MacEwan, John Walter Grant - 1991
MacFarlane, John Duncan -1979
MacKay, Angus - 1973
MacKay, Murdoch - 1994
Maharg, John Archibald - 1977
Mainil, Arthur Armond (Art) - 2017
Martynse, Henry - 2005
McArthur, Neil - 1985
McConnell, Lillian Vigrass - 2001
McGillivray, Murray Ross - 2015
McKenzie, Roy - 1994
McKercher, Robert (Bob) - 2017
McMillan, Ivan - 1996
McNamee, Louis P. - 1972
McNaughton, Violet - 1972
McPhail, Hugh Duncan - 1999
McPhail, Alexander James - 1972
McRorie, Howard Douglas - 1995
Melville-Ness, Thomas Robertson - 1979
Mendel, Fred S. - 1990
Miller, William - 1975
Mitchell, Charles Stuart - 1986
Mitchell, John - 1973
Montgomery, Dale Kenneth - 2014
Morken, W.G. "Bud" - 1997
Morrall, Robin - 2016
Morris, George Henry - 1977
Moss, Harold Charles - 1991
Mossing, Oscar Johan - 2006
Motherwell, William Richard - 1972
|Howard Douglas McRorie
Doug McRorie, an agrologist who was considered the pioneer of agricultural lending on the Prairies, was born December 29, 1932, at Avonlea. He obtained his BSA in 1956 and his masterís degree in 1965 from the University of Saskatchewan, specializing in agricultural economics.
His first job after graduating was with Agriculture Canadaís economics department (1956-1958). He then was appointed director of the Agricultural Representative Service for Saskatchewan, serving nine years. This period, 1958-l 967, was a time of rapid change in agricultural technology, putting heavy demands on people in the extension field.
In 1967 Doug joined the Royal Bank of Canada as manager of the new Agricultural Department in Winnipeg. He became director of agricultural services - Canada in 1971 and, in 1981, vice-president for agricultural services for the bank.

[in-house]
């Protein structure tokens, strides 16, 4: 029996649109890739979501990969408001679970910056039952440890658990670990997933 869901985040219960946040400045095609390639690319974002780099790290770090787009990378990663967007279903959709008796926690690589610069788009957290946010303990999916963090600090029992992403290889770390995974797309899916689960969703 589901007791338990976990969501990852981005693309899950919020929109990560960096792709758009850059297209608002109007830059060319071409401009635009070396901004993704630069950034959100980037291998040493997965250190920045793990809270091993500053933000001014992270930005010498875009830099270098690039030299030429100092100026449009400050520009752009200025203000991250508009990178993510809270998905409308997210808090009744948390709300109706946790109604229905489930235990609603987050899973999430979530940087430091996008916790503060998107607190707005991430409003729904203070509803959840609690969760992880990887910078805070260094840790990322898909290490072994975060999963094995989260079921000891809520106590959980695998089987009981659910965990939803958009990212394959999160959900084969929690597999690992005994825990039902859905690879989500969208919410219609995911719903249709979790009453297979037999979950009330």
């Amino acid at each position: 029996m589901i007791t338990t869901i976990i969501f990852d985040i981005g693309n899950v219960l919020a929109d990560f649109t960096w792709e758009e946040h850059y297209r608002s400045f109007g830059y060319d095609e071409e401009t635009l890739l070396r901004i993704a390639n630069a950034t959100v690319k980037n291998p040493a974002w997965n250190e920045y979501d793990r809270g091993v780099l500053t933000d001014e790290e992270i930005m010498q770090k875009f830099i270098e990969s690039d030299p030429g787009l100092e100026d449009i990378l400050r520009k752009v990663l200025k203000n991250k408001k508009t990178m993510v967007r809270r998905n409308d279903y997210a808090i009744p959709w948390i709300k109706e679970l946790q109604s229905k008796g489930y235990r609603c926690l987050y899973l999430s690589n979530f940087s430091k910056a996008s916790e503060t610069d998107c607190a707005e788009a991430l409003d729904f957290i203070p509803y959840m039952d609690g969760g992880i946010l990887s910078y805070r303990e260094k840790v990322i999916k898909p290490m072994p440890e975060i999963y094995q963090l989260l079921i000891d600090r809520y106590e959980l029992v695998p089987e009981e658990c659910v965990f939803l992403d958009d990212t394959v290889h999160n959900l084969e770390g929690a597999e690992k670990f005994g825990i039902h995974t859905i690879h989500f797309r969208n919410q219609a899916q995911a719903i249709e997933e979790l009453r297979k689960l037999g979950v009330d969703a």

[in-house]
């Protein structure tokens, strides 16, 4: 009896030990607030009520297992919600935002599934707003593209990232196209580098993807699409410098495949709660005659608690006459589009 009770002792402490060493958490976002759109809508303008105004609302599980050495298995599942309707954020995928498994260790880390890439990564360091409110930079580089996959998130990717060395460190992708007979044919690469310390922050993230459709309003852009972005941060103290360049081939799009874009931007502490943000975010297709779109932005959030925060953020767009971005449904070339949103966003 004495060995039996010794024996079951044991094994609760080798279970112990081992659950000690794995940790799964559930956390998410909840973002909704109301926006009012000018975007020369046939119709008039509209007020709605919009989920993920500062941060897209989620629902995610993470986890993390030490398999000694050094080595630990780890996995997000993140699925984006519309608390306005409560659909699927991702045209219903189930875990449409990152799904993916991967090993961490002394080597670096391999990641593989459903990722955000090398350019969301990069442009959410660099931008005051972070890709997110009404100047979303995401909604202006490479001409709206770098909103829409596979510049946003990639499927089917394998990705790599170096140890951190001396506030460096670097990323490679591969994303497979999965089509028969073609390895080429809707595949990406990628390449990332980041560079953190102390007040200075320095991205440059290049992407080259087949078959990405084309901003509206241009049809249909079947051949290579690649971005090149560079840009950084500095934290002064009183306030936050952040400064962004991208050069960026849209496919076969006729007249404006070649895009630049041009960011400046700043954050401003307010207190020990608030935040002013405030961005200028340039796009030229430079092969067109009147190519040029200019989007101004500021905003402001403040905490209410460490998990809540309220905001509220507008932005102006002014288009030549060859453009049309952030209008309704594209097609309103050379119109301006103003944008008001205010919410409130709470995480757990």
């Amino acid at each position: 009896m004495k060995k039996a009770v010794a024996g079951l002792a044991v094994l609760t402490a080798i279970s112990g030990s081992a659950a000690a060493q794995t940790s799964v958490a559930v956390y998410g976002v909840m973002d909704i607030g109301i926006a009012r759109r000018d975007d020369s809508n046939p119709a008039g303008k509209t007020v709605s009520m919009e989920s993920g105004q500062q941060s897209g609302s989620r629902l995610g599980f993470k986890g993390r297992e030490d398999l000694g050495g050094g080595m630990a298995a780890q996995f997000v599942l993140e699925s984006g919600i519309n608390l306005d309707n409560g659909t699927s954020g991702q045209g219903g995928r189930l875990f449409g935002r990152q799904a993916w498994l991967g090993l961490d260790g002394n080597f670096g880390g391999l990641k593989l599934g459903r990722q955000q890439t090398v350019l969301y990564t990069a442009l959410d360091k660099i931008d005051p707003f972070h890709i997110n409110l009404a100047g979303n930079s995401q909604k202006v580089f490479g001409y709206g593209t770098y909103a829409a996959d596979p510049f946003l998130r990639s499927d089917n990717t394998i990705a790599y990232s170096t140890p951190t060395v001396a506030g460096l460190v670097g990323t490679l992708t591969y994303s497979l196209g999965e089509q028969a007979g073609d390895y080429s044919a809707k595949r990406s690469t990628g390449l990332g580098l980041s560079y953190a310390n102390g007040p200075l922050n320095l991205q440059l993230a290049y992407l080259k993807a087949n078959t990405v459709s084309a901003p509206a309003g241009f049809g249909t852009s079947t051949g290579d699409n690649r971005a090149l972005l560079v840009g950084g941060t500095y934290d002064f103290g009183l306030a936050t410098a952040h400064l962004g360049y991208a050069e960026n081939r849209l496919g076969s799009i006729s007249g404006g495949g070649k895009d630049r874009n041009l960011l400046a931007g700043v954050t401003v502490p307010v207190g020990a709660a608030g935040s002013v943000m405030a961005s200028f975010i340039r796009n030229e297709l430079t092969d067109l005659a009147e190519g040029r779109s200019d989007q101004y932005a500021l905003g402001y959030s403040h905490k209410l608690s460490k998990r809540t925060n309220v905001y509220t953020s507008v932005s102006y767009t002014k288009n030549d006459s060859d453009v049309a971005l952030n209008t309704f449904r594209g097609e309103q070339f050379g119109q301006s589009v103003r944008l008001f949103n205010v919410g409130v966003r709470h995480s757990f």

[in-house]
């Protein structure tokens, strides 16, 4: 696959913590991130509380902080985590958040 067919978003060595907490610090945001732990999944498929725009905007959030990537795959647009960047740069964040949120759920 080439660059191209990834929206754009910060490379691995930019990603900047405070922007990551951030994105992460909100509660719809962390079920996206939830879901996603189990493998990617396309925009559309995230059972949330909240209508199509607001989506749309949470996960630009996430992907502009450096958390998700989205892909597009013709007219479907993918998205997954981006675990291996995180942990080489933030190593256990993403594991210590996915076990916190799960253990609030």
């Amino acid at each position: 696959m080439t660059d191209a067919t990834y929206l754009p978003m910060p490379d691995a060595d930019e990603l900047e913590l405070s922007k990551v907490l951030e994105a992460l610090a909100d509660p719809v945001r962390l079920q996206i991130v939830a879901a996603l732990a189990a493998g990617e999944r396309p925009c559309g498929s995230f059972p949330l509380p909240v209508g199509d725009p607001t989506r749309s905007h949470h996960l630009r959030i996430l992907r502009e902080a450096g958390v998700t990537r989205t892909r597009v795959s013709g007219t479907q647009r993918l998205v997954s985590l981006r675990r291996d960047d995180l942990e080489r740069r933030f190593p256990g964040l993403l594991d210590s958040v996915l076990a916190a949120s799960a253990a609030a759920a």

He educated both farmers and bankers in the uses and applications of farm credit. The bank asked him to develop a line of services for farmer borrowers and this led to innovative programs at a time when credit was becoming a major farm input. Prior to this there were no bank lending programs tailored for farmers. While he recognized the need for the bank to make a profit, he recognized farmer-entrepreneurs had special credit needs. He devised a program enabling farmers to map out short-term, mid-term and long-term borrowing plans with their bank manager once a year.
In the 1980s when wheat prices dropped and western agriculture was in a serious financial situation, Doug proved a valuable liaison person between farmers, bankers and governments.
His background made him a valued resource to agricultural organizations, both as a thought-provoking speaker and as an activist for change. He served as president and later was named a Fellow of the Agricultural Institute of Canada. He was a member of the Economic Council of Canadaís Advisory Committee on the Future of Prairie Agriculture. He served on the AIC Free Trade Task Force and the Agricultural Committee of the Canadian Bankerís Association. He was chairman and director of Biomass Energy Institute, an organization focusing on renewable energy and preserving the environment. He was a member the deputy minister of agricultureís advisory group and of the Canada/U.S. Relations Committee of the Canadian Chamber of Commerce.
His illness and death in 1989 brought to a close a full and active career.
Sponsored for the Saskatchewan Agricultural Hall of Fame 1995
by the Royal Bank of Canada